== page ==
Baltimore’s homicide rate, Harvard’s new president & Olympic Gold
Baltimore has gone 11 days without a homicide – a murder-free milestone that hasn’t been seen in years. In August 2011, October 2013 and March 2014, the city went 10 days without a murder — and eight days in November 2014. But none of those top the current stretch, according to WJZ-TV. The city’s police department says it’s more aggressive with stopping criminals, and since December, they’ve arrested more than 300 people for warrant and gun violations. The department says there is also an increased focus on police visibility. All 46 cadets who recently graduated from the academy are on foot patrol. According to The Baltimore Sun’s Baltimore homicides map, there were 344 homicides in all of 2017 and 27 so far in 2018.
A federal grand jury on Monday convicted Daniel Hersl and Marcus Taylor, two former members of a Baltimore Police Department team charged with getting weapons off city streets, of racketeering, racketeering conspiracy, robbery and wire fraud charges, according to reporters covering the case. Hersl and Taylor were both acquitted of one charge: possession of a firearm in furtherance of crime of violence. The pair represent two of eight Baltimore police officers who were indicted for their involvement in the racketeering scheme in March 2017. Six others have pleaded guilty to racketeering, robbery and fraudulently filing for overtime. Four of them took the stand in the trial. Baltimore Police Commissioner-Designate Darryl De Sousa said in a statement Monday that both Taylor and Hersl will be terminated “upon final conviction,” according to Baltimore Fishbowl. Both have been suspended from the force since they were indicted March 1, 2017.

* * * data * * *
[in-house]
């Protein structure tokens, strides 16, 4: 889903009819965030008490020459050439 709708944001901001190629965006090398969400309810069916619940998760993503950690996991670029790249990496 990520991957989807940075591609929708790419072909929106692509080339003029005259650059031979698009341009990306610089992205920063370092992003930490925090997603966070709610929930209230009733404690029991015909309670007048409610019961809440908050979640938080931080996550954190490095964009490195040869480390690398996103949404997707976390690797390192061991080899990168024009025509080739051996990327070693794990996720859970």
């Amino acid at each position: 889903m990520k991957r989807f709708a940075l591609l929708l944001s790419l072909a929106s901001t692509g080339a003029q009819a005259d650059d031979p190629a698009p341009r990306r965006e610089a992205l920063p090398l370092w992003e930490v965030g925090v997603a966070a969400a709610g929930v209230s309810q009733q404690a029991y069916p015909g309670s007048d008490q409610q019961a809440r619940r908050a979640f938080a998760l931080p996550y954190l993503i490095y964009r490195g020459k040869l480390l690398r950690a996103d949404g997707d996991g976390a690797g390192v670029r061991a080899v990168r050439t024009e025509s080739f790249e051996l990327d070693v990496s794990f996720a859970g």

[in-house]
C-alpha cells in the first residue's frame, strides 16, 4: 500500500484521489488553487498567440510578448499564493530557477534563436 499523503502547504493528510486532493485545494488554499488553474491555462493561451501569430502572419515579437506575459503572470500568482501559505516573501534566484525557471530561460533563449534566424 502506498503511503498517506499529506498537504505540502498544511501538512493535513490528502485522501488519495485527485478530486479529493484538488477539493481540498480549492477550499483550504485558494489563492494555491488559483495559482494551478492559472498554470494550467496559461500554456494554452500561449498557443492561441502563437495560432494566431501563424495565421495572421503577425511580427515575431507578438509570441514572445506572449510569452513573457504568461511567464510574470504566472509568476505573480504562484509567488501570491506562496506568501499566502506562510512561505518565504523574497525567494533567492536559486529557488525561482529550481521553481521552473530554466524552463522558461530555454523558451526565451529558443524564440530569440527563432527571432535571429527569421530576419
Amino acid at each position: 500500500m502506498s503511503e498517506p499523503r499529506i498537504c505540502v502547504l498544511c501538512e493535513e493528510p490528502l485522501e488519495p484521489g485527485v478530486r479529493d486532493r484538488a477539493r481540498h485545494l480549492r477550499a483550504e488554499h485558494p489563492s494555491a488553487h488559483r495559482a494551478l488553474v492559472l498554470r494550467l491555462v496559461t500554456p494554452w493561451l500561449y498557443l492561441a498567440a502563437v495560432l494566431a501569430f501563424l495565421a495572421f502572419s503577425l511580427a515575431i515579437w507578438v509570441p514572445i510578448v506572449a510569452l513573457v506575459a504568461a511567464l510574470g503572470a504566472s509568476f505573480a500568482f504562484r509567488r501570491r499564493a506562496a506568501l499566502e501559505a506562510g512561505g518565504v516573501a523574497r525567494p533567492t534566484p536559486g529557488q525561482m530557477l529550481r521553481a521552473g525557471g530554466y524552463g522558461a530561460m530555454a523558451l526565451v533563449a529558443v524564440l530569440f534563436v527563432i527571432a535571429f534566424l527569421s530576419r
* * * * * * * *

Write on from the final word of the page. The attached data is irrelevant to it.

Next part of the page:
Baltimore Heart Ball raises funds for research